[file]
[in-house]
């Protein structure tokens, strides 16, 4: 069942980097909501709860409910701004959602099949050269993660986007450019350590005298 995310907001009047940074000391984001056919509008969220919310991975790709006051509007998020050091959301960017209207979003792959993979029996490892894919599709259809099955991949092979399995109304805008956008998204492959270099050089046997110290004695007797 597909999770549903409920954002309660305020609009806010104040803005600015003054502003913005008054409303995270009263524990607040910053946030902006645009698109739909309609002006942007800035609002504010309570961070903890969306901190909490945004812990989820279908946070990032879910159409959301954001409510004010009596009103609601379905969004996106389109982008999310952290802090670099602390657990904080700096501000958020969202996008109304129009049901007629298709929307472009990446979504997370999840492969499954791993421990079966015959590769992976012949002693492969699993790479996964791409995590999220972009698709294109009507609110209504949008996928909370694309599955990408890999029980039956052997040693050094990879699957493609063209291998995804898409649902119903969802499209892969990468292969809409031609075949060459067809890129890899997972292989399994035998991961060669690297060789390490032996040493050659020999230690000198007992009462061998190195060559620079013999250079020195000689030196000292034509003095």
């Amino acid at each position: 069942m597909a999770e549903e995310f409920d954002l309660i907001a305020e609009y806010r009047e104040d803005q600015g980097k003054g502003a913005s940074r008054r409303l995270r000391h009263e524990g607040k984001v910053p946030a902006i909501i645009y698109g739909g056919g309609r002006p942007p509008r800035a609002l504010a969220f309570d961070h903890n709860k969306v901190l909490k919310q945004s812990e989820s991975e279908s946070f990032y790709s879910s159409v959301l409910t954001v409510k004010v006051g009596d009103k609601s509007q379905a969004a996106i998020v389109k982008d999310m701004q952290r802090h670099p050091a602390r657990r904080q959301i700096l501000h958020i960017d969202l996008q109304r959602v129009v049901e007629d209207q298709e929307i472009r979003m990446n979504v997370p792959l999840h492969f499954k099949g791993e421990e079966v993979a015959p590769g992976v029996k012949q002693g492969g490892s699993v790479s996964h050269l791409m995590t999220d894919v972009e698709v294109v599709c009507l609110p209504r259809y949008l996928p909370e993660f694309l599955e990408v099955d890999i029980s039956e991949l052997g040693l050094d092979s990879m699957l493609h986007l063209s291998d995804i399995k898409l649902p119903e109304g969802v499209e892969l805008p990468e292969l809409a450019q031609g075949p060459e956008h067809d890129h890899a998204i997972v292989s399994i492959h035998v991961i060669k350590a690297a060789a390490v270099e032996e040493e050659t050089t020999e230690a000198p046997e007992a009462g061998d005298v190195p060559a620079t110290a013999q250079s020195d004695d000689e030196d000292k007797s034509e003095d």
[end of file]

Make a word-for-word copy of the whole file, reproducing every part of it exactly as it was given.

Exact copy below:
[in-house]
């Protein structure tokens, strides 16, 4: 069942980097909501709860409910701004959602099949050269993660986007450019350590005298 995310907001009047940074000391984001056919509008969220919310991975790709006051509007998020050091959301960017209207979003792959993979029996490892894919599709259809099955991949092979399995109304805008956008998204492959270099050089046997110290004695007797 597909999770549903409920954002309660305020609009806010104040803005600015003054502003913005008054409303995270009263524990607040910053946030902006645009698109739909309609002006942007800035609002504010309570961070903890969306901190909490945004812990989820279908946070990032879910159409959301954001409510004010009596009103609601379905969004996106389109982008999310952290802090670099602390657990904080700096501000958020969202996008109304129009049901007629298709929307472009990446979504997370999840492969499954791993421990079966015959590769992976012949002693492969699993790479996964791409995590999220972009698709294109009507609110209504949008996928909370694309599955990408890999029980039956052997040693050094990879699957493609063209291998995804898409649902119903969802499209892969990468292969809409031609075949060459067809890129890899997972292989399994035998991961060669690297060789390490032996040493050659020999230690000198007992009462061998190195060559620079013999250079020195000689030196000292034509003095």
């Amino acid at each position: 069942m597909a999770e549903e995310f409920d954002l309660i907001a305020e609009y806010r009047e104040d803005q600015g980097k003054g502003a913005s940074r008054r409303l995270r000391h009263e524990g607040k984001v910053p946030a902006i909501i645009y698109g739909g056919g309609r002006p942007p509008r800035a609002l504010a969220f309570d961070h903890n709860k969306v901190l909490k919310q945004s812990e989820s991975e279908s946070f990032y790709s879910s159409v959301l409910t954001v409510k004010v006051g009596d009103k609601s509007q379905a969004a996106i998020v389109k982008d999310m701004q952290r802090h670099p050091a602390r657990r904080q959301i700096l501000h958020i960017d969202l996008q109304r959602v129009v049901e007629d209207q298709e929307i472009r979003m990446n979504v997370p792959l999840h492969f499954k099949g791993e421990e079966v993979a015959p590769g992976v029996k012949q002693g492969g490892s699993v790479s996964h050269l791409m995590t999220d894919v972009e698709v294109v599709c009507l609110p209504r259809y949008l996928p909370e993660f694309l599955e990408v099955d890999i029980s039956e991949l052997g040693l050094d092979s990879m699957l493609h986007l063209s291998d995804i399995k898409l649902p119903e109304g969802v499209e892969l805008p990468e292969l809409a450019q031609g075949p060459e956008h067809d890129h890899a998204i997972v292989s399994i492959h035998v991961i060669k350590a690297a060789a390490v270099e032996e040493e050659t050089t020999e230690a000198p046997e007992a009462g061998d005298v190195p060559a620079t110290a013999q250079s020195d004695d000689e030196d000292k007797s034509e003095d």